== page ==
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With opium prices down, Mexican poppy planters are packing their bags
Until recently, rural farmers in southwestern Mexico powered the American market for opioids by planting poppies that were processed into heroin.
But the price of opium has recently plummeted and, according to The New York Times, Mexican poppy farmers are moving on to more productive pastures.
So… what happened to demand for poppies?
The American opioid landscape is shifting: Fentanyl (derived from chemicals) is becoming more popular than heroin (made from poppies).
This change in drug preference has sent an economic shockwave down the opioid supply chain. Fewer heroin buyers reduced the number of heroin dealers, smugglers, synthesizers, opium brokers, and — finally — poppy farmers.
In the last 18 months, poppy prices plummeted 90%…
And poppy producers — many of whom don’t know or care that their poppies were processed into opium resin and later heroin — have started peacing out to escape poverty.
In San Miguel Amoltepec Viejo, a small village in Mexico’s southwestern La Montaña region where poppy production put food on the table, 40% of residents have left to pursue more productive work elsewhere.
Now, no one is sure if poppy production will rebound
Some former poppy farmers have already migrated north and found new work on farms in the US, and many have found agricultural jobs in other Mexican states.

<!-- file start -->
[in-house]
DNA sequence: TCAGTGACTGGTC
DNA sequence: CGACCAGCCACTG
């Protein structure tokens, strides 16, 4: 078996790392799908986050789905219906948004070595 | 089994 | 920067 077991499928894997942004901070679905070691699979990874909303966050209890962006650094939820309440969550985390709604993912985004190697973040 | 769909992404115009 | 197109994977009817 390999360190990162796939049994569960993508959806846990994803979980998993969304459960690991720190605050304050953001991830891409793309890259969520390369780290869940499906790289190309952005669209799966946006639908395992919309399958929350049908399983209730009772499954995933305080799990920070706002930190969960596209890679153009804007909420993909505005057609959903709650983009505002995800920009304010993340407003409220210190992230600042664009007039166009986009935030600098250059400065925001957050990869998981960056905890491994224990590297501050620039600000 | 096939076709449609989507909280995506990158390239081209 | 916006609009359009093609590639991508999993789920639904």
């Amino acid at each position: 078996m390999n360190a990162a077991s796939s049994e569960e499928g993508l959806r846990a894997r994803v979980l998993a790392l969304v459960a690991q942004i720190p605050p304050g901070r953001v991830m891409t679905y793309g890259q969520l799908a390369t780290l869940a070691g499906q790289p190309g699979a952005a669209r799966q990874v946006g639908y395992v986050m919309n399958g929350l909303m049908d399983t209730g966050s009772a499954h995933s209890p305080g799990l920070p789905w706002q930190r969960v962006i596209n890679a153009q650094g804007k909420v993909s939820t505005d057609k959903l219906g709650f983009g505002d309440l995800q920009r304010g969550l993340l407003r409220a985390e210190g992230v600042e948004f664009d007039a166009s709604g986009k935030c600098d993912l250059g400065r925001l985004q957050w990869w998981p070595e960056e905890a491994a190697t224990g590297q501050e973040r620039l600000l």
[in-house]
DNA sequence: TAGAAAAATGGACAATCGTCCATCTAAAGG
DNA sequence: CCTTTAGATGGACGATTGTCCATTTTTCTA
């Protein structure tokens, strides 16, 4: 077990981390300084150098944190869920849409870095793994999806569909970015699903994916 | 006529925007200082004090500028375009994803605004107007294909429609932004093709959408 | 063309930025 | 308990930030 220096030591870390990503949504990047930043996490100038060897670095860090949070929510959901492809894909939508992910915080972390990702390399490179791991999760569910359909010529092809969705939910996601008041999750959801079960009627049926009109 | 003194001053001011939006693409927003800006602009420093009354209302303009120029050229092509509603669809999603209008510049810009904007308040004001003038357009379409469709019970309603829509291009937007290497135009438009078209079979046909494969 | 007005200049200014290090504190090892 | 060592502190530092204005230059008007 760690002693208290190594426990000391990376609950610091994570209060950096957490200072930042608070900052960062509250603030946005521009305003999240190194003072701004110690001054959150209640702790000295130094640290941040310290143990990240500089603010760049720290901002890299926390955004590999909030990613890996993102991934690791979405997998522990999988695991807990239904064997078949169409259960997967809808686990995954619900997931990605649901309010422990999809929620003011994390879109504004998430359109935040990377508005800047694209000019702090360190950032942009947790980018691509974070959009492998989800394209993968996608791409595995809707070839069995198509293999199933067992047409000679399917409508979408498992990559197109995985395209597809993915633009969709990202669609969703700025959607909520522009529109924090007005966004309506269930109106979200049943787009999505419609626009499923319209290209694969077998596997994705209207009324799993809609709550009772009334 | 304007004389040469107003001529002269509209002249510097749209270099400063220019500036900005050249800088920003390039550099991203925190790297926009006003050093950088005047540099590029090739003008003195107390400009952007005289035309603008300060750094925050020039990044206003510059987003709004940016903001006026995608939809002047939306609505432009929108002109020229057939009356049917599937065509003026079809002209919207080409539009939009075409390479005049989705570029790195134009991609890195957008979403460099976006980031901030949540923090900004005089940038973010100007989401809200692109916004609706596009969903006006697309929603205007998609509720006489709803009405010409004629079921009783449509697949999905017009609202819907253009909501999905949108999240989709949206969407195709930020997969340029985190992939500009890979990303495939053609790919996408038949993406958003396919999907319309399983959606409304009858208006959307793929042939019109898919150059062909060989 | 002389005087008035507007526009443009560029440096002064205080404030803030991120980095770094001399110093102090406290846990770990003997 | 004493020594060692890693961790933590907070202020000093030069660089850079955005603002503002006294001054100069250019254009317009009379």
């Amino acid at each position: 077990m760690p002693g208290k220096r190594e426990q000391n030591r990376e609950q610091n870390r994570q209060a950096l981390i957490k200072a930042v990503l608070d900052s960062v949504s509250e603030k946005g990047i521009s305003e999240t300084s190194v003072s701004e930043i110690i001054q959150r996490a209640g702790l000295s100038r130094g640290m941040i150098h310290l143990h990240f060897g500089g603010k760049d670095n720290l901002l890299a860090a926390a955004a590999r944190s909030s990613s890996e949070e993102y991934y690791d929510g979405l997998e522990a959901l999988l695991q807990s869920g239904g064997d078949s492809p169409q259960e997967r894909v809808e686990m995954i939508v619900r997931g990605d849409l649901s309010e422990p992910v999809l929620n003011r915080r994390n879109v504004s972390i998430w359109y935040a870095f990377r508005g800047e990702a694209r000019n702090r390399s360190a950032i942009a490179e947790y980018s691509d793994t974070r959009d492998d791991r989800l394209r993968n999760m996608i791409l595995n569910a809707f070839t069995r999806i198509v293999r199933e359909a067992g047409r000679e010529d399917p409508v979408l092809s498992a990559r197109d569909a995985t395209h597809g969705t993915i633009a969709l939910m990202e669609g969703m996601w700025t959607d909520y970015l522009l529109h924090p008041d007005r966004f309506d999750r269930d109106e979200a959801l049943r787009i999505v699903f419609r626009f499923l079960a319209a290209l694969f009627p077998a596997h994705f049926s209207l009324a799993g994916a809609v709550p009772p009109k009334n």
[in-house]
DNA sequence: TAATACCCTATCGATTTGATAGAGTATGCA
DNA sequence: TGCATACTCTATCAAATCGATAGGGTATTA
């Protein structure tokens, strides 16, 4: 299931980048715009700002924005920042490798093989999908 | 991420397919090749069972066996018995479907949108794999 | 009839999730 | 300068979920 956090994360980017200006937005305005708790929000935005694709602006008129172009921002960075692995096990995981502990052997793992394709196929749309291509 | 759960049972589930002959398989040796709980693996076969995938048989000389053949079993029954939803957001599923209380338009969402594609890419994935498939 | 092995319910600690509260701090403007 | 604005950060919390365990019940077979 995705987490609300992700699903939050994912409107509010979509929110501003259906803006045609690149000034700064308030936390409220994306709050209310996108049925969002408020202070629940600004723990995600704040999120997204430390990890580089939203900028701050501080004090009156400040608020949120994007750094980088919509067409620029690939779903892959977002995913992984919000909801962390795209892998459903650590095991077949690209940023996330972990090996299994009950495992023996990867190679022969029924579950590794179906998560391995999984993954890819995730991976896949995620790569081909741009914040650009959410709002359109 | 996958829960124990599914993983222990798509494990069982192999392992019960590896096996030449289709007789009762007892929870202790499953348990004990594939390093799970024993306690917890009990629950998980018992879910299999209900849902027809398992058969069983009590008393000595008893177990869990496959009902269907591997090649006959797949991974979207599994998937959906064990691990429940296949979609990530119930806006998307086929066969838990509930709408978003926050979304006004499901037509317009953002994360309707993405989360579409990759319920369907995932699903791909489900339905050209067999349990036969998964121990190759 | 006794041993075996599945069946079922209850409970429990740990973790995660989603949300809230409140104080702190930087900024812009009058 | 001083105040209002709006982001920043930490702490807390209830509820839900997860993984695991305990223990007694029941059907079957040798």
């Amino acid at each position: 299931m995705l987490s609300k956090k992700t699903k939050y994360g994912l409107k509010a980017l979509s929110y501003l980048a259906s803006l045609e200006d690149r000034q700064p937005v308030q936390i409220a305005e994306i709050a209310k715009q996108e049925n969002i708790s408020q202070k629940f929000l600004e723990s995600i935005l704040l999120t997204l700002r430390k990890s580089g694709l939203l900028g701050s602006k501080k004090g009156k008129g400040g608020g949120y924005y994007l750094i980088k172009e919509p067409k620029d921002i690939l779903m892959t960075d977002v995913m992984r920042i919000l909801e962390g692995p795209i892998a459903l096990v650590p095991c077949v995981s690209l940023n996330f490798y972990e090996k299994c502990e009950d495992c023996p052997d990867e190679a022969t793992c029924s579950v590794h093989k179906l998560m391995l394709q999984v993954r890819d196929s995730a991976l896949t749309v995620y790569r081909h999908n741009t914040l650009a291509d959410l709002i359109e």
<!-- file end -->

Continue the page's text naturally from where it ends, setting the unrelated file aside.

Other optimistic farmers have stockpiled opium in the hopes that prices will one day pop again. But until they do — or rural Mexican communities get the government assistance they have long been promised — the mass migration is expected to continue.
Can the world’s oldest wellness product survive the age of Instagram?
Next time your friend Sean tells you he “discovered” essential oils, set the record straight…
Frankincense — the fragrant resin extracted from the boswellia tree of the Arabian peninsula — was a favorite among history’s original wellness influencers: Egyptian pharaohs flaunted it as eyeliner, Jesus got in gift baskets, and the Prophet Muhammad gave it rave reviews.
But the world’s oldest essential oil is in trouble
According to new research, booming demand could wipe out half of the world’s frankincense supply within 20 years.
Although members of the religious community have been buying frankincense for more than 6k years, demand for the ancient oil has recently skyrocketed thanks to the growing popularity of essential oils as a cure-all for everything from arthritis to anxiety.
Now, wellness junkies can sniff out the stuff at ritzy retailers like Sephora and Chanel or online, in tiny pinkie finger-sized 15 ml vials, for $99.95.
But the ’cense harvest doesn’t make sense
Demand, fueled by trendy wellness accounts on Instagram, has caused overharvesting in the poorly-regulated industry.
Since boswellia trees take 40 years to mature and only grow in high-altitude outcroppings around the Arabian peninsula, the sumptuous sap is being harvested faster than it can be replenished.
But, although boswellia populations could collapse without intervention, they could still rebound with the help of sap-tapping regulations and better trade guidelines.
|»||It’s common ’cense|
China’s pig pain is the agricultural trading industry’s gain